Yes, this is related to our profligate lifestyle, but Humes doesn’t actually explain the problem: Why is the plastic in the damn ocean? How do we get it out?

This is a fundamental problem with the book: Humes is far too interested in describing the people and the way they’re figuring out what’s going on with America’s waste system. He is not, it appears, so interested in the actual results.

The reader gets the impression that the book Humes really wanted to write was about how consumption is destroying America; how it creates all of these crappy products we don’t need and subsequently discard. But he can’t really demonstrate that consumption is the most important aspect of garbage production to address.

One metaphor he uses, for instance, is addiction. We’re “addicted” to spending and buying and throwing stuff out. We just can’t stop. The addiction metaphor is a little odd, however. America is addicted to conspicuous consumption and has consistently avoided dealing with the waste byproducts of that consumption. But it’s not “addicted” to garbage any more than an anorexic is addicted to malnutrition or a smoker is addicted to respiratory problems. It not the garbage they’re addicted to; it’s the things that produce that garbage.

This means that his basic thesis just comes down to this: “Garbage: there’s a lot of it and I bet you didn’t know much about it.” Humes just can’t trace a straight line between profligate shopping and environmental destruction, despite his best efforts.

The biggest revelation might be that trash actually isn’t all that serious a problem. Buried near the end of the book, Humes writes that, in fact, “all of the garbage produced by the United States for the next thousand years could fit inside a single landfill” less than 1 percent of the land area of New Mexico. That’s a big landfill, but it’s not that big.

I’m as opposed to waste the next guy (probably more so; the shirt I’m wearing as I write this I bought in 1997), but if all this trash can go to a single, relatively small place, why is garbage a problem? Is it just that such profligate behavior is unseemly? It seems that the most important thing to address here might be just that our policies about garbage allow a lot of it to seep out of landfills and into the oceans and on the streets.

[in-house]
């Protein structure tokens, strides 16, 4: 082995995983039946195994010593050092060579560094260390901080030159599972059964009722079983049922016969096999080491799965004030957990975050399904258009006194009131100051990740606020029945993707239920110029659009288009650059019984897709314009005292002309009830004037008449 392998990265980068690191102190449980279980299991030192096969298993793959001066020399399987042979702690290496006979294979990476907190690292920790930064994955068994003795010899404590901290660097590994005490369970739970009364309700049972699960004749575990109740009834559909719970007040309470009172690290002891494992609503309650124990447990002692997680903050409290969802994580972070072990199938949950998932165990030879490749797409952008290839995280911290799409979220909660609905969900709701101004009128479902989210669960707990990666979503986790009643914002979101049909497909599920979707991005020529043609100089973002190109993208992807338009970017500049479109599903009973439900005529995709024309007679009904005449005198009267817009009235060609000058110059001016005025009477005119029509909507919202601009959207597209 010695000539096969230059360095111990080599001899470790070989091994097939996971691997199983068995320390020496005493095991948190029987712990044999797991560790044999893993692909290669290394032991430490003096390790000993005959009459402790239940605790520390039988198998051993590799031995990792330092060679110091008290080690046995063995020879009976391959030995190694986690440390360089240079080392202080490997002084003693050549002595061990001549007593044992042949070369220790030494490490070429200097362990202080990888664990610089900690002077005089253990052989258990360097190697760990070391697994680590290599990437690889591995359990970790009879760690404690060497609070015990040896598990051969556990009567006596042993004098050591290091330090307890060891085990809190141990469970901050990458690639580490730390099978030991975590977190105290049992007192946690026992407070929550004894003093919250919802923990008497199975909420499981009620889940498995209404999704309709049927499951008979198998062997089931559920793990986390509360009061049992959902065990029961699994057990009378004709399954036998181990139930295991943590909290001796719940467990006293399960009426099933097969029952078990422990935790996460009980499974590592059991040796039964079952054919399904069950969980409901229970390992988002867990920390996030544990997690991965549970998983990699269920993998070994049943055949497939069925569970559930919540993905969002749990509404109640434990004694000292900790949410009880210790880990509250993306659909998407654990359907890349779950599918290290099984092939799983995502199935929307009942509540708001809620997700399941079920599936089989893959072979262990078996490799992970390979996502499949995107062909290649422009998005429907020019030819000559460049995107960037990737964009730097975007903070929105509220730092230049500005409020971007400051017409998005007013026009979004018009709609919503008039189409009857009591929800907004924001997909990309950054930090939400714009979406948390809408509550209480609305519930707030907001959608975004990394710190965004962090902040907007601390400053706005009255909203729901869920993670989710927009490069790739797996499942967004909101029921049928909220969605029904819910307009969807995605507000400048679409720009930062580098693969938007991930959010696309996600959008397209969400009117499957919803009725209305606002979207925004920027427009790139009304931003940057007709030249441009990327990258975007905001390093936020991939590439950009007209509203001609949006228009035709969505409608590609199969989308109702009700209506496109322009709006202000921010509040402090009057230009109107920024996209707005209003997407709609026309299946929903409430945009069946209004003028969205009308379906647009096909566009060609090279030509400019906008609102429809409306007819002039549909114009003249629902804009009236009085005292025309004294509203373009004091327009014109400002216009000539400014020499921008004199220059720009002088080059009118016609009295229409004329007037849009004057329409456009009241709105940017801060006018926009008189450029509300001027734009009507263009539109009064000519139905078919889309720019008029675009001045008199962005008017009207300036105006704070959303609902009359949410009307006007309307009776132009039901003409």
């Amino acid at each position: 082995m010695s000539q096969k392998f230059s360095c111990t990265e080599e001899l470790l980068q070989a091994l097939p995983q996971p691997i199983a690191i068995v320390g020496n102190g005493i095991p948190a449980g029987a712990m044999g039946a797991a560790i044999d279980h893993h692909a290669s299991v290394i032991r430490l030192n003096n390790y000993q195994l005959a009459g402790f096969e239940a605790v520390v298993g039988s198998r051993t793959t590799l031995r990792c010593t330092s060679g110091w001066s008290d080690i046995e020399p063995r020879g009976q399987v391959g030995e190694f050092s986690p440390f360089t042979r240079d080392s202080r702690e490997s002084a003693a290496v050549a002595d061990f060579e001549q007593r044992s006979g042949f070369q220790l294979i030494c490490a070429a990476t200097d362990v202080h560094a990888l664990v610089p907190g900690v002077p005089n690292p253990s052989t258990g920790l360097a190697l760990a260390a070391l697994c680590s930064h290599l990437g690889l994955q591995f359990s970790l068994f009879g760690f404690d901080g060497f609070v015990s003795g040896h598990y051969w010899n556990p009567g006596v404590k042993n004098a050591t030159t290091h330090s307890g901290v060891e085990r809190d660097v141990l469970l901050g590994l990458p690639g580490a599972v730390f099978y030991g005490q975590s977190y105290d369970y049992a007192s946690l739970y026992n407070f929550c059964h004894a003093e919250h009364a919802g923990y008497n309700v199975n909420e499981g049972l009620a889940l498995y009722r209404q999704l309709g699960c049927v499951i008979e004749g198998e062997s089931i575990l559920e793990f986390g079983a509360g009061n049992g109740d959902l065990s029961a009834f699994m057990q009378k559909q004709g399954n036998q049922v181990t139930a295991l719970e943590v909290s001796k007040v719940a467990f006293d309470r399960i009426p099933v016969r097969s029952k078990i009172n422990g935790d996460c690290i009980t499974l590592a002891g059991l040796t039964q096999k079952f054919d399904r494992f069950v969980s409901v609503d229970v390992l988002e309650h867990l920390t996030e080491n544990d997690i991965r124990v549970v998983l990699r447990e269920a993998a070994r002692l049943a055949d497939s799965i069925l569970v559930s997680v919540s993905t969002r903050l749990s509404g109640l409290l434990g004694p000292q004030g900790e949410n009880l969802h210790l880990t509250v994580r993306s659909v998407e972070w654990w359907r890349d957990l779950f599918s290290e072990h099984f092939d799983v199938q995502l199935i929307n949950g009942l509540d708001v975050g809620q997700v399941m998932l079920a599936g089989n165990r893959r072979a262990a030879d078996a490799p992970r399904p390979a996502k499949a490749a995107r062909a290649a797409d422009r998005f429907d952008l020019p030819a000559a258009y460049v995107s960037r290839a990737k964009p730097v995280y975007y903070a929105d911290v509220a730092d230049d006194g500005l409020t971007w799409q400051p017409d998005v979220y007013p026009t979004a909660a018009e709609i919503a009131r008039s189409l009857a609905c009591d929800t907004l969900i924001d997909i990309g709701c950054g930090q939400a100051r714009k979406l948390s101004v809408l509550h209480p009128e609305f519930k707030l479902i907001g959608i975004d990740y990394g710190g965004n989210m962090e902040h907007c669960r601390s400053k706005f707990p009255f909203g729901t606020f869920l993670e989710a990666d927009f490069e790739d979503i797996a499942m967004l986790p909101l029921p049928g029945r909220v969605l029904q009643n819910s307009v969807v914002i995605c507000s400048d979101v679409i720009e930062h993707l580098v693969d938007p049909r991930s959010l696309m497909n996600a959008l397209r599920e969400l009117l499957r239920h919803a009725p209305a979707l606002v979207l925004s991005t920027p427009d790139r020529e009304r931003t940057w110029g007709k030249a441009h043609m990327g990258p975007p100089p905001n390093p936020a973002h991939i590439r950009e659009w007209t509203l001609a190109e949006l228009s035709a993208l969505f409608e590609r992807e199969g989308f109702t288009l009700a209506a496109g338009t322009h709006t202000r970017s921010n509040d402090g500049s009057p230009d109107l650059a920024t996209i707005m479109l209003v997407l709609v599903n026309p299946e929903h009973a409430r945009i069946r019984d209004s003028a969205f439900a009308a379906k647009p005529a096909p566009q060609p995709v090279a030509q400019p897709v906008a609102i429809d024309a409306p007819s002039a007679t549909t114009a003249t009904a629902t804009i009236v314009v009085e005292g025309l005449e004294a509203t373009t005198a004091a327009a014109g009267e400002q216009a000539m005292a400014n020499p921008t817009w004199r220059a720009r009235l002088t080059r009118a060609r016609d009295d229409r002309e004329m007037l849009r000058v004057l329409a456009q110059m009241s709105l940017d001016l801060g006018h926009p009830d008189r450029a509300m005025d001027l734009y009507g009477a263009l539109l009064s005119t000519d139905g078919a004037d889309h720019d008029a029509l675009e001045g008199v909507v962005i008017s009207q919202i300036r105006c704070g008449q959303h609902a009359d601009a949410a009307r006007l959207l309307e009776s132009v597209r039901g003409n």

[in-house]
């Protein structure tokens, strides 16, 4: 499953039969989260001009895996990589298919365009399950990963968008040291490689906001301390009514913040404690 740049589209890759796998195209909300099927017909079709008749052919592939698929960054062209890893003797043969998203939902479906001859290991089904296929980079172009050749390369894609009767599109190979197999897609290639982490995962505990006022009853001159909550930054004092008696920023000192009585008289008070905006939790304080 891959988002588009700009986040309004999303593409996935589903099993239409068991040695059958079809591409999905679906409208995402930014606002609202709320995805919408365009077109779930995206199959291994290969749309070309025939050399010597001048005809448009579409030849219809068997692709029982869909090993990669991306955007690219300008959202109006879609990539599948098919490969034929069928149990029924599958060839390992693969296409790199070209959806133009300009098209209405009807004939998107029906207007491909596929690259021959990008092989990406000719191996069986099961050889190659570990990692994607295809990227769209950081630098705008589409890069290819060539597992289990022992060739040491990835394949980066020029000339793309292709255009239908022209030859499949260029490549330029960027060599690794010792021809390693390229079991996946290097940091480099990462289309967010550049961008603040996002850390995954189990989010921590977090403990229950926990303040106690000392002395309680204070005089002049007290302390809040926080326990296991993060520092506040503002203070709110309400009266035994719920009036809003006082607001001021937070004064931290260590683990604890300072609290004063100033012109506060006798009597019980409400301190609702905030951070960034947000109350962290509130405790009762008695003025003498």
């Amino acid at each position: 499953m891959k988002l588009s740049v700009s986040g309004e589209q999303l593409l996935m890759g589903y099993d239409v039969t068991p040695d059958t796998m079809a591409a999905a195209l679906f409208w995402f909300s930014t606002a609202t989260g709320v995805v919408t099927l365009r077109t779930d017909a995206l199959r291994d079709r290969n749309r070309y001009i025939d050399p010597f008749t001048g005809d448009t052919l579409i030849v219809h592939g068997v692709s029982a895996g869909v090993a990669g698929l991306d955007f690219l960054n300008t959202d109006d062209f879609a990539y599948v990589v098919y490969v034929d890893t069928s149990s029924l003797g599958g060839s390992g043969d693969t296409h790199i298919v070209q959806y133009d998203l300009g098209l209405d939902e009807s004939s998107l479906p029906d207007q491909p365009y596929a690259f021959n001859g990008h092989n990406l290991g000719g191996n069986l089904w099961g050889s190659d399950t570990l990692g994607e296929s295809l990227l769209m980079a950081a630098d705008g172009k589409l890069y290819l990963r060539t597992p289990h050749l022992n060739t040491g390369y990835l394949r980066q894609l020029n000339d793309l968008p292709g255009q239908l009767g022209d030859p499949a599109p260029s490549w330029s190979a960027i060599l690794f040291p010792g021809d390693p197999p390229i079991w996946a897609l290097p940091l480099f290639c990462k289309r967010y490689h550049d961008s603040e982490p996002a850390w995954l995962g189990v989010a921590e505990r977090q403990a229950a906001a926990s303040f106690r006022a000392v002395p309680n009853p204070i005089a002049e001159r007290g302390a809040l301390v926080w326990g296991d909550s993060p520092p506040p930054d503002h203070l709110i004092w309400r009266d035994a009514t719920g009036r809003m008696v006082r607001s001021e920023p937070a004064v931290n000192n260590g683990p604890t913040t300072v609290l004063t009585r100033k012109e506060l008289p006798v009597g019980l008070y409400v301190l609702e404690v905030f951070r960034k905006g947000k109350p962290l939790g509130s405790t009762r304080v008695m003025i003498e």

Perhaps this happens simply because we have no national guidelines on garbage. American waste is controlled municipally or state-wide, and generally in haphazard fashion. But for a book outlining the problems with American waste, Garbology is surprisingly weak on recommendations. At one point, Humes notes that 69 percent of US trash goes into landfills, 24 percent is recycled, and 7 percent is burned. This puts America on par with Hungary, which puts 74 percent of its trash in landfills, and Poland, a country that sends 72 percent of its waste to be buried. (Bulgaria, incidentally, dumps 100 percent of its garbage into landfills, though admittedly it also produces a lot less trash than we do.)

But Austria recycles 70 percent of all garbage, and sends only 1 percent of it to landfills. Germany recycles 66 percent of its garbage, incinerates 34 percent, and sends 0 percent, none at all of it, to landfills. Well, how do they do this? Isn’t that a pretty important thing to figure out?

His conclusion is astoundingly weak. Humes says the encouraging thing about the garbage problem is that:

It’s one of the few big societal, economic, and environmental problems over which ordinary individual can exert control. You don’t have to fight City Hall to do it. You don’t have to organize protest or marches or phone bank or political action committees. As a consumer, as a homeowner or renter, as a person who eats and wars clothes and drinks water, you can choose to be more or less wasteful.

He urges us to buy less stuff, buy used goods, stop buying bottled water, and stop using plastic grocery bags.

I would note, for instance, that it became dramatically easier for me to remember to take reusable bags from home once the District of Columbia instituted a 5 cent tax on all plastic bags. But no need for that here: it’s all about just being a better personal environmentalist.

But personal mindfulness isn’t actually going to do much to address the fact that, as a country, we simply do not dispose of our waste properly. Despite Humes’s Pollyannaish insistence that it’s “in the consumer’s power” to fix the problem, the American garbage problem is actually a policy problem. And it’s going to continue to be a problem no matter how many people start using reusable water bottles.

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Daniel Luzer is web editor of the Washington Monthly.